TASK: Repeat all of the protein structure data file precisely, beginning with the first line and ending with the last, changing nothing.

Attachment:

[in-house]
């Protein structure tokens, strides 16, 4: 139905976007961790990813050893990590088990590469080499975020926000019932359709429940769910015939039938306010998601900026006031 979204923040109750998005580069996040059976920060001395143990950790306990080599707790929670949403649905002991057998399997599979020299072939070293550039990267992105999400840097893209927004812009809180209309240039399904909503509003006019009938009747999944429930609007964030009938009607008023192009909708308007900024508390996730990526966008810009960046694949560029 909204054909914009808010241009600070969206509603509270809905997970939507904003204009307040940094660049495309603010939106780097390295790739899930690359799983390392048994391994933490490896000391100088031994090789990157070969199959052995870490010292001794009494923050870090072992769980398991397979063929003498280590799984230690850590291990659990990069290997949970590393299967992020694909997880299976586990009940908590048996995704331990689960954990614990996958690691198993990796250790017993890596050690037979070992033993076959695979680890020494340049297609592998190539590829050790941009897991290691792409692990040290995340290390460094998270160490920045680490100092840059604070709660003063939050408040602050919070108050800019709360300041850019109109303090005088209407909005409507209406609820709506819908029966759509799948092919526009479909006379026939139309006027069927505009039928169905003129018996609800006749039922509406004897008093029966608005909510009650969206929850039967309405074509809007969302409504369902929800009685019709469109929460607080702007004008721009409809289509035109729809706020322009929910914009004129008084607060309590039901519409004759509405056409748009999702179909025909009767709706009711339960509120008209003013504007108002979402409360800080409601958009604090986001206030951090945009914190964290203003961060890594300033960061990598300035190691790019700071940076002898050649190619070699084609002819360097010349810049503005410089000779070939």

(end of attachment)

[in-house]
């Protein structure tokens, strides 16, 4: 139905976007961790990813050893990590088990590469080499975020926000019932359709429940769910015939039938306010998601900026006031 979204923040109750998005580069996040059976920060001395143990950790306990080599707790929670949403649905002991057998399997599979020299072939070293550039990267992105999400840097893209927004812009809180209309240039399904909503509003006019009938009747999944429930609007964030009938009607008023192009909708308007900024508390996730990526966008810009960046694949560029 909204054909914009808010241009600070969206509603509270809905997970939507904003204009307040940094660049495309603010939106780097390295790739899930690359799983390392048994391994933490490896000391100088031994090789990157070969199959052995870490010292001794009494923050870090072992769980398991397979063929003498280590799984230690850590291990659990990069290997949970590393299967992020694909997880299976586990009940908590048996995704331990689960954990614990996958690691198993990796250790017993890596050690037979070992033993076959695979680890020494340049297609592998190539590829050790941009897991290691792409692990040290995340290390460094998270160490920045680490100092840059604070709660003063939050408040602050919070108050800019709360300041850019109109303090005088209407909005409507209406609820709506819908029966759509799948092919526009479909006379026939139309006027069927505009039928169905003129018996609800006749039922509406004897008093029966608005909510009650969206929850039967309405074509809007969302409504369902929800009685019709469109929460607080702007004008721009409809289509035109729809706020322009929910914009004129008084607060309590039901519409004759509405056409748009999702179909025909009767709706009711339960509120008209003013504007108002979402409360800080409601958009604090986001206030951090945009914190964290203003961060890594300033960061990598300035190691790019700071940076002898050649190619070699084609002819360097010349810049503005410089000779070939």